If you want to read about sports cards, you may think you are limited to blogs, Beckett, or another book about that Honus Wagner card. Well you are wrong. How does that feel? Not good? Good. I’m here to expose you the limitless…well, acutally limited…world of sports card related books. This is my first in an occasional series called The Book Report. Book #1, and one of my personal favorites, is “Sayonara Home Run!” by John Gall and Gary Engel.
Japanese baseball has a cult following in the United States. I can’t say that I’m a part of that cult, but I am fascinated by the differences in the game and I like a lot the team names over in that part of the world. Japanese baseball cards apparently have a cult following of two, John Gall and Gary Engel. This book is the encyclopedia of their knowledge. It’s entertaining and it, like, half-coverted me. I’m not willing to live in the compound or anything but I get why they’re doing what they’re doing. They cover all the early periods of Japanese cardboard and give incredible detail about the methods used to create the cards and the players featured on them. I learned as much about Japanese baseball history as I did about the cards, and I don’t shake a stick at knowledge.
They also provide a fantastic collection of images. The early Japanese cards were very comic-like. The art was highly stylized and it really draws you in with the vivid colors. The printing techniques were different and traditionally Japanese. These are miles apart from American cards of any era. The book also details WWII era die-cut cards and masks, which are the types gimmicks that we didn’t see in the States until the 90’s. Unfortunately by the the late 50’s the American style cards made their way East, with sets very similar to the late 50’s Topps issues. I for one think it is a shame that the cards lost their personality.
As I mentioned the book also serves as a nice primer to Japanese baseball and some if it’s all-time greats like Sadaharu Oh and Eiji Sawamura. While Oh is practically a household name even in America, guys like Sawamura are fairly unrecognizable to an American audience even though he was a baseball hero in the 30’s in Japan. As an aside, Sawamura, as a 17 year old, struck out Babe Ruth in an exhibition game, along with Jimmie Foxx and Lou Gehrig. This is an impressive feat, no doubt. But why do I feel like I’ve heard that story before…oh, it’s because I have. You may remember Jackie Mitchell, the first professional female baseball player, who also struck out Babe Ruth and Lou Gehrig. Again, an impressive feat. But why do you make such a big deal out of this story, why couldn’t a woman, or a Japanese man, with a decent arm be able to strike out Ruth or Gehrig? Ruth struck out almost twice as many times as he hit a home run, odds are that if you’re a somewhat competent pitcher you have a better chance of striking out Ruth than giving up the long ball. I’m not trying to take anything away from these groundbreaking ball players, I’m just saying.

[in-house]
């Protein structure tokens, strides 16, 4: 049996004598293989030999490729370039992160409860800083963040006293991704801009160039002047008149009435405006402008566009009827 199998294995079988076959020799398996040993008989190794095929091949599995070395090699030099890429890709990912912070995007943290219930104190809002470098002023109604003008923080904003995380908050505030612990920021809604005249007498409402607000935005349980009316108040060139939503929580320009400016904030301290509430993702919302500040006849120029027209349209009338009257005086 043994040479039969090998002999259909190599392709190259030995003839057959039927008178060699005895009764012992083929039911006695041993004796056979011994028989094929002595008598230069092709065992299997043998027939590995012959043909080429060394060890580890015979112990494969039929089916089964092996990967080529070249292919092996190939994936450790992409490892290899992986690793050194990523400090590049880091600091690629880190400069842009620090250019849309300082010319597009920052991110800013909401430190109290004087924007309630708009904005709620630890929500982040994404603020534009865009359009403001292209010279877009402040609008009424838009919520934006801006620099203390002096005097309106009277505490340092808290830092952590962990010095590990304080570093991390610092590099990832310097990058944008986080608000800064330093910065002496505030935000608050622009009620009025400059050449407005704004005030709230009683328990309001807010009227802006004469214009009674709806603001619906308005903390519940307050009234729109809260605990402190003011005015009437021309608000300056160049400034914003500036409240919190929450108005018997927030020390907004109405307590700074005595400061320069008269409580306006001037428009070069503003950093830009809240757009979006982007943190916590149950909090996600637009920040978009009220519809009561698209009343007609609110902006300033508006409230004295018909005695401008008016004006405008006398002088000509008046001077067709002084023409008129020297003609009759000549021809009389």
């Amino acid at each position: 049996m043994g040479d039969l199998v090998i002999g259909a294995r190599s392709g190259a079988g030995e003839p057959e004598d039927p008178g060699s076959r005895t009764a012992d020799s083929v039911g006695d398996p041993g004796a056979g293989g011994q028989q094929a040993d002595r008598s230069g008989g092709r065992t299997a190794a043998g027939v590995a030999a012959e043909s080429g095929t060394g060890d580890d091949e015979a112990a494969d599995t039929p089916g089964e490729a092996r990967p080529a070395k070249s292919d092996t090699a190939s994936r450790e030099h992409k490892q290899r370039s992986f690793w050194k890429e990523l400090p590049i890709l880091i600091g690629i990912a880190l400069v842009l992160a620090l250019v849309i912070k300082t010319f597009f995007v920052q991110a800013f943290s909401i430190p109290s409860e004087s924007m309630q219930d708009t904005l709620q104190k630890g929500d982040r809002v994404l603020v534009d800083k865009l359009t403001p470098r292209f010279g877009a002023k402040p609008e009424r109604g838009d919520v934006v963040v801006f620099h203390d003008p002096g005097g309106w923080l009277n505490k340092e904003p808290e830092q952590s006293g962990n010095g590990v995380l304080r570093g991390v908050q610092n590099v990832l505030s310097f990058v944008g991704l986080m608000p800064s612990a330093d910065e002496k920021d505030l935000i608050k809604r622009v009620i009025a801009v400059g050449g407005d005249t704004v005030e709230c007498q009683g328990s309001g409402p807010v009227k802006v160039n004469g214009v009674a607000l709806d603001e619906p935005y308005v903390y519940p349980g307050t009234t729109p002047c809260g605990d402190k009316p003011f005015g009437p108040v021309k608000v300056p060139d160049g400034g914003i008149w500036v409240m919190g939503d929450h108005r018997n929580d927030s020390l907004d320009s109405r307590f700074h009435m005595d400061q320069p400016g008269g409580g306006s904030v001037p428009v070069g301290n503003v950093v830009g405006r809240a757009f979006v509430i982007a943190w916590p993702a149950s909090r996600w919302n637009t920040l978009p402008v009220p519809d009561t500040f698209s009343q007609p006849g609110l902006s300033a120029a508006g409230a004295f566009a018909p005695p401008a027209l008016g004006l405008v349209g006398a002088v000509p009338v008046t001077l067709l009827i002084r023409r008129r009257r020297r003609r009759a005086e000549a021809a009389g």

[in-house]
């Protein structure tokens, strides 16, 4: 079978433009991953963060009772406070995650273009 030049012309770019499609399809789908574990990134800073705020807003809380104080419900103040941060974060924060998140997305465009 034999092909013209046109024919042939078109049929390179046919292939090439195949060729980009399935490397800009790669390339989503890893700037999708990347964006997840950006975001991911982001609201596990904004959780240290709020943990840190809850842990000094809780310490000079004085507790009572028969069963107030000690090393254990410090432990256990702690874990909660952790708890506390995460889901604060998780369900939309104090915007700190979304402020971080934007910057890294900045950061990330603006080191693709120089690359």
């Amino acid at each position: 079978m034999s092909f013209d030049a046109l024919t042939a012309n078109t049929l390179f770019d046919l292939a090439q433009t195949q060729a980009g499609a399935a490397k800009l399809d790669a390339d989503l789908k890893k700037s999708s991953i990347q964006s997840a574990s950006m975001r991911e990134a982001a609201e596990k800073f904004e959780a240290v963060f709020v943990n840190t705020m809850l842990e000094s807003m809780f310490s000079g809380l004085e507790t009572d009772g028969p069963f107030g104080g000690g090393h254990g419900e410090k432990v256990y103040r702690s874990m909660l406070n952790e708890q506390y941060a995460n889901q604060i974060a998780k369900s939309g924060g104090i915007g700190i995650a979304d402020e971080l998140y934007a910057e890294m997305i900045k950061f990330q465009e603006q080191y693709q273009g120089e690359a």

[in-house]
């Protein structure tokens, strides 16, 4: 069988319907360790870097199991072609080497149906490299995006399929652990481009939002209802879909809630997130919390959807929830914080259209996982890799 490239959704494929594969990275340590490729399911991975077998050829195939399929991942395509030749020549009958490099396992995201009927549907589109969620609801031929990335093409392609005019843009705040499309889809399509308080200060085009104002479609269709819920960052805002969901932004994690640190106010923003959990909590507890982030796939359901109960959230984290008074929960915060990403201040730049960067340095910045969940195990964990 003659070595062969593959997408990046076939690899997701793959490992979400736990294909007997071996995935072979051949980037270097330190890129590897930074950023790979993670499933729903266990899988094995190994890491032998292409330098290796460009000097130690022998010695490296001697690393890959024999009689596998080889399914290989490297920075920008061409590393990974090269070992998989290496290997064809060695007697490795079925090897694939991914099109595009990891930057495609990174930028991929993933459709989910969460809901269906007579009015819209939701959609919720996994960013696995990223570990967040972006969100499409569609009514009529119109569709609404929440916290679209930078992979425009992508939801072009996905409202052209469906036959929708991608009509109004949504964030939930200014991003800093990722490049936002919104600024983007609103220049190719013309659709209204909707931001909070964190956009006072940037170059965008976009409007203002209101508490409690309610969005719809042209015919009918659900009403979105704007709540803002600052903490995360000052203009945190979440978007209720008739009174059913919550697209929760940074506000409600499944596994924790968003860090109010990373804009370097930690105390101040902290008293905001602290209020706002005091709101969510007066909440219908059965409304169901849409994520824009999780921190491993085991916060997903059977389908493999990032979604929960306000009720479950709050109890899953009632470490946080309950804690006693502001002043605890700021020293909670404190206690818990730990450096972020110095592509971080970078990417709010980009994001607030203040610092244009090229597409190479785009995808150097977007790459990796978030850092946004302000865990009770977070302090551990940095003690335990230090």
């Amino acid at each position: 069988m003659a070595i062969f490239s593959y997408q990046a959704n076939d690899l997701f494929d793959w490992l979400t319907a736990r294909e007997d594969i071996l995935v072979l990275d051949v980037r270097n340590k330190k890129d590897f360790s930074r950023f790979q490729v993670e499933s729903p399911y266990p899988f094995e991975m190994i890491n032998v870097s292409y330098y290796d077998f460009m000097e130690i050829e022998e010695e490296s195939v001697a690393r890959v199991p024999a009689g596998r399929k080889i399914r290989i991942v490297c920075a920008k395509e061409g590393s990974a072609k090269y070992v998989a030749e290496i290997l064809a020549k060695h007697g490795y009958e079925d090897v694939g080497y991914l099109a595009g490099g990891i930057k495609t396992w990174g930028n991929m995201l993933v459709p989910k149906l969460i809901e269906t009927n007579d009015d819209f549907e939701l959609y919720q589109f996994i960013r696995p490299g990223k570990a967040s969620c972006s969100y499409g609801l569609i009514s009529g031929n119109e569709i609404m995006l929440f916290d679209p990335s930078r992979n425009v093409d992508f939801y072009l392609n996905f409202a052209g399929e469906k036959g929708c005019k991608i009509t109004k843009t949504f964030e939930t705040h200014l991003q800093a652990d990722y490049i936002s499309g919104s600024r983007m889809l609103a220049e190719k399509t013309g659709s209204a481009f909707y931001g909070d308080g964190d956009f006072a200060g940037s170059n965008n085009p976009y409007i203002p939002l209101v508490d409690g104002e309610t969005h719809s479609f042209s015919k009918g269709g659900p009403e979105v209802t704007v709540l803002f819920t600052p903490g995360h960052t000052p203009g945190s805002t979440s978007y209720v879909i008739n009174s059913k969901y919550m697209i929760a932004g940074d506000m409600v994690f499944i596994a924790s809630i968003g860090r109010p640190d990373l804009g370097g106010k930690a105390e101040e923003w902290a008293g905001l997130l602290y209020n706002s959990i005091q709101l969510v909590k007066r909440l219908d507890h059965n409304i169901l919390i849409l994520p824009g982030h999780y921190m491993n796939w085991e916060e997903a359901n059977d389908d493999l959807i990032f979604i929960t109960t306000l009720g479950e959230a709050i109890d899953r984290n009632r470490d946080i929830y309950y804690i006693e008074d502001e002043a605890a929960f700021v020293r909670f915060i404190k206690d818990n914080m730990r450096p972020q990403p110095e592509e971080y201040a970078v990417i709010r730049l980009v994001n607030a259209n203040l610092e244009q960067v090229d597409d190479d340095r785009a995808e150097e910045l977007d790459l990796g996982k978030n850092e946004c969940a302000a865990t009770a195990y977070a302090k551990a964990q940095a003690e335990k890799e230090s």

The book also contains a list of Japanese baseball nicknames. The standouts: Human Locomotive (sweet), Emperor (whoa there buddy…it’s gone to your head), The God of Batting (that’s awfully…direct), Bozo (does that mean something different in Japan?), Big Demon (fuck yeah), and, my favorite, The Heavy Drinking Pitcher. Does the Heavy Drinking Pitcher mean that he was a drunkard or was a solidly built vessel for holding liquids. It’s a bit unclear, but either way it’s the best.
I could go on recapping the details of the book, but I’m risking turning into a “Reading Rainbow” kid. (BTW, you should read this book because it is a good book and it is fun to read and the book is really cool and the main character is awesome and the end is happy. I always wanted to do a book report on Reading Rainbow, so I needed to get that out of my system). The take away I’m going for here is that this book is worth a look and so are old Japanese baseball cards. As someone who gets bored by the constant recycling of card gimmicks and designs, I loved seeing something so different. If I could get my hands on them, I would be a collector of Japanese vintage cardboard if for not other reason than to add a little color and diversity to my collection.
I do, in fact, recommend this book to all collectors. It’s worth it, the authors know their stuff and it can be had for cheap. Don’t delay, your knowledge on this subject is low and it’s not increasing by you not reading this book.